Pocho and Chito: A Reptilian Love Story
“People fall in love in mysterious ways. Maybe it’s all part of a plan.”
Surely Ed Sheeran didn’t have interspecies bromance in mind when he penned those lyrics for “Thinking Out Loud”. Love is an unstoppable force, though, one which can cross seemingly unassailable barriers, like the ability to speak and whether you walk on two legs or four. Today I’d like to tell you the story of a Costa Rican man named Gilberto “Chito” Shedden and the crocodile who loved him.
Shedden, a fisherman by trade, was going about his usual business one sunny day in 1991. However, this sunny day would be different than any other, as the tour guide and naturalist would encounter his future hetero-lifemate dying on the banks of the Reventazón River. Pocho the crocodile, when Chito stumbled upon him, was in very dire straits. Weighing only about 150 pounds, the crocodile had been grievously injured by a gunshot wound to the head, losing his ability to hunt and feed himself. More concerning, though, was the fact that Pocho had lost his will to live. Chito, being the animal lover that he was, would not abide this, and he ferried the wounded beast home in his boat away from the river Styx.
For six months Chito fed, bathed, and slept with Pocho. During the day he would hide Pocho in a pond under some nearby trees, and at night he smuggled the reptile into his own home. He continued to sneakily nurse the injured animal back to health until he received a permit to legally own and care for Pocho. This relationship put a strain on Chito’s marriage. But Chito was undaunted by how his wife and others felt. He knew that food alone would not restore Pocho’s will to live, so he showed the crocodile how to chew food again, how to relax, and how to have an open heart.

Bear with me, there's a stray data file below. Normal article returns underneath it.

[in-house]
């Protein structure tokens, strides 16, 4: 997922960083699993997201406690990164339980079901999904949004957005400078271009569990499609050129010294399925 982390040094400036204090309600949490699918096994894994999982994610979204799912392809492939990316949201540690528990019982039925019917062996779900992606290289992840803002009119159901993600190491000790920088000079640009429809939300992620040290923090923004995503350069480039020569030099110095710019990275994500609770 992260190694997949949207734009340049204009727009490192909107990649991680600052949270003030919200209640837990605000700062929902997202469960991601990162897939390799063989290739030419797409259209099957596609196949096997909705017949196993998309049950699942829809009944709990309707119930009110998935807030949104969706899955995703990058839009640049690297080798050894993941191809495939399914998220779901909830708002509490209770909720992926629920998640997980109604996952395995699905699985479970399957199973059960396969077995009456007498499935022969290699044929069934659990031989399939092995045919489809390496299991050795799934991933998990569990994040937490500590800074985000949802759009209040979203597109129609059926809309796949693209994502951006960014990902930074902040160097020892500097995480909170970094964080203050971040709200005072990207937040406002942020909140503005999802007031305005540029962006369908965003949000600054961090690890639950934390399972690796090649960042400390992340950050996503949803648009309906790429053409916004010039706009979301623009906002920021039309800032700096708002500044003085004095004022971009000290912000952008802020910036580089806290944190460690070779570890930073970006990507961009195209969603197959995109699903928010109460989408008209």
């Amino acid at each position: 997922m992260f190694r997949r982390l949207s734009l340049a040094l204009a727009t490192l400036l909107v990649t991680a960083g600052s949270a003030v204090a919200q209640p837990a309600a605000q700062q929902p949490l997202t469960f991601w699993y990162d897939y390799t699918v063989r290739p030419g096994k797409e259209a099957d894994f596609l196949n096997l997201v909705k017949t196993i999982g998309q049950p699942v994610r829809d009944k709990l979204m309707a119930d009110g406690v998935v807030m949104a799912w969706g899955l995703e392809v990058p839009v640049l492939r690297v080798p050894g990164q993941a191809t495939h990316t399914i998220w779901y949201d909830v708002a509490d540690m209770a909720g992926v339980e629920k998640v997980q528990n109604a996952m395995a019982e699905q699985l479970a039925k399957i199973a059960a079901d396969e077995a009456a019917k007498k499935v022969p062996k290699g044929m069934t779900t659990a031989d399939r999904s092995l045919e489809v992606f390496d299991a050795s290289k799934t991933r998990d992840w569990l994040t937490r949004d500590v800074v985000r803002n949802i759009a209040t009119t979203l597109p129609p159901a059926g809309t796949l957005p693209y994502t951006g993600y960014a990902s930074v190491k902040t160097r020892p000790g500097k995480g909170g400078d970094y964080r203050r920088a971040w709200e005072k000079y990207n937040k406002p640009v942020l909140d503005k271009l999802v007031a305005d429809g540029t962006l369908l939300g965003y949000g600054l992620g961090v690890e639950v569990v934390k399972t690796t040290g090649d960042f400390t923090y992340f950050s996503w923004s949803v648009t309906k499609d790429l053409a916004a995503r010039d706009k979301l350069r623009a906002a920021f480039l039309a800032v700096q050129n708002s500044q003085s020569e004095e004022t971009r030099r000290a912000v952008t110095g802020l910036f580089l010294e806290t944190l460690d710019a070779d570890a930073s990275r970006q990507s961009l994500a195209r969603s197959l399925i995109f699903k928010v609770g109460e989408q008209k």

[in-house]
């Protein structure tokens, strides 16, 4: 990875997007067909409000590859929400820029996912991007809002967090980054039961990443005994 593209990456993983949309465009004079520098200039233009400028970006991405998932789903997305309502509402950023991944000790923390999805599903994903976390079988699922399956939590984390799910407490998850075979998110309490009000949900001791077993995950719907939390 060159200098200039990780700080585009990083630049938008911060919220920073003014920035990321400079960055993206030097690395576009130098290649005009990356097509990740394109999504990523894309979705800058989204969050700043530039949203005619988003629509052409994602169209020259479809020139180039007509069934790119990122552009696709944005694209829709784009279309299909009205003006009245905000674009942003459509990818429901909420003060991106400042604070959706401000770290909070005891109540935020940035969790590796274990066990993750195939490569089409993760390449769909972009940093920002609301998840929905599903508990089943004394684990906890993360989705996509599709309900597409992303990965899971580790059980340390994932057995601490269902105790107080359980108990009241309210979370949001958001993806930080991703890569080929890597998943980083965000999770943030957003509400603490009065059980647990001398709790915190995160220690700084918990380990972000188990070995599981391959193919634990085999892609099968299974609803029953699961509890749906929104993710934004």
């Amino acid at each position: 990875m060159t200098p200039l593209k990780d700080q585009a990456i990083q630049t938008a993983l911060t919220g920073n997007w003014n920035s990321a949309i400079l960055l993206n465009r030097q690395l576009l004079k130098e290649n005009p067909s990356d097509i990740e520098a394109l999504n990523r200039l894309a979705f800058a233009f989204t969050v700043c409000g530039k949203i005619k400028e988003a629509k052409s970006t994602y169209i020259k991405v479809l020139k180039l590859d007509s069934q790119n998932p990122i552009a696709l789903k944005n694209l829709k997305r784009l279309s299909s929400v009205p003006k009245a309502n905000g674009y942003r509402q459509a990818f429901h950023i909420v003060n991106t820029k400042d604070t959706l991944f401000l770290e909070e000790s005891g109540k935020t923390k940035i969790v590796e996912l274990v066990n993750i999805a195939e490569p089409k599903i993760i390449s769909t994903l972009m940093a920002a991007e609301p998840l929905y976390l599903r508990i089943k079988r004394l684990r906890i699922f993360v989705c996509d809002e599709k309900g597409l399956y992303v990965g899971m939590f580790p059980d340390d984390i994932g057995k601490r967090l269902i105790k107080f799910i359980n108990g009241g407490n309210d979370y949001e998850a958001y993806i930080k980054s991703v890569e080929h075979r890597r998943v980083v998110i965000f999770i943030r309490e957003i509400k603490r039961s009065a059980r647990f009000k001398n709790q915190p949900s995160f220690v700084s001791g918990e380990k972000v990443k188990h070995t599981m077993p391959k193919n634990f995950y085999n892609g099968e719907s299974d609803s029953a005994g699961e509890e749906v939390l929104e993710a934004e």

The therapy worked. Six months after bringing the crocodile home, Chito released Pocho at a nearby river to return to his own life as a wild crocodile. Unbeknownst to Chito, though, the crocodile followed him home, sleeping on his veranda just so that he could be close to his best friend. After discovering Pocho the next morning, Chito knew that he would never be able to say goodbye to his scaly compadre, so he welcomed Pocho once again into his home to be part of his family. This was too much to bear for Chito’s first wife, and she left him for spending too much time with Pocho. For his part, Pocho was able to find a new wife and daughter, remarking:
“Another wife I could get. (A crocodile behaving like) Pocho was one in a million.”
For the next decade, Pocho and Chito would maintain their friendship, publicly performing for tourists at an artificial lake in Siquirres. The two would swim, caress, and kiss each other in the water to the delight of onlookers. Though the the shows would pay well, the love of his crocodile was truly the only compensation Chito needed.
Pocho died a natural death in 2011. He never once harmed Chito, living out his end of days as the man’s best friend and constant companion. Pocho was afforded a human funeral, and he went to crocodile heaven with a heart full of love.
For being possibly the only man in existence to ever love a crocodile with the kind of bromantic passion of which only hetero lifemates are capable, Gilberto “Chito” Shedden earns my metal salute of the month.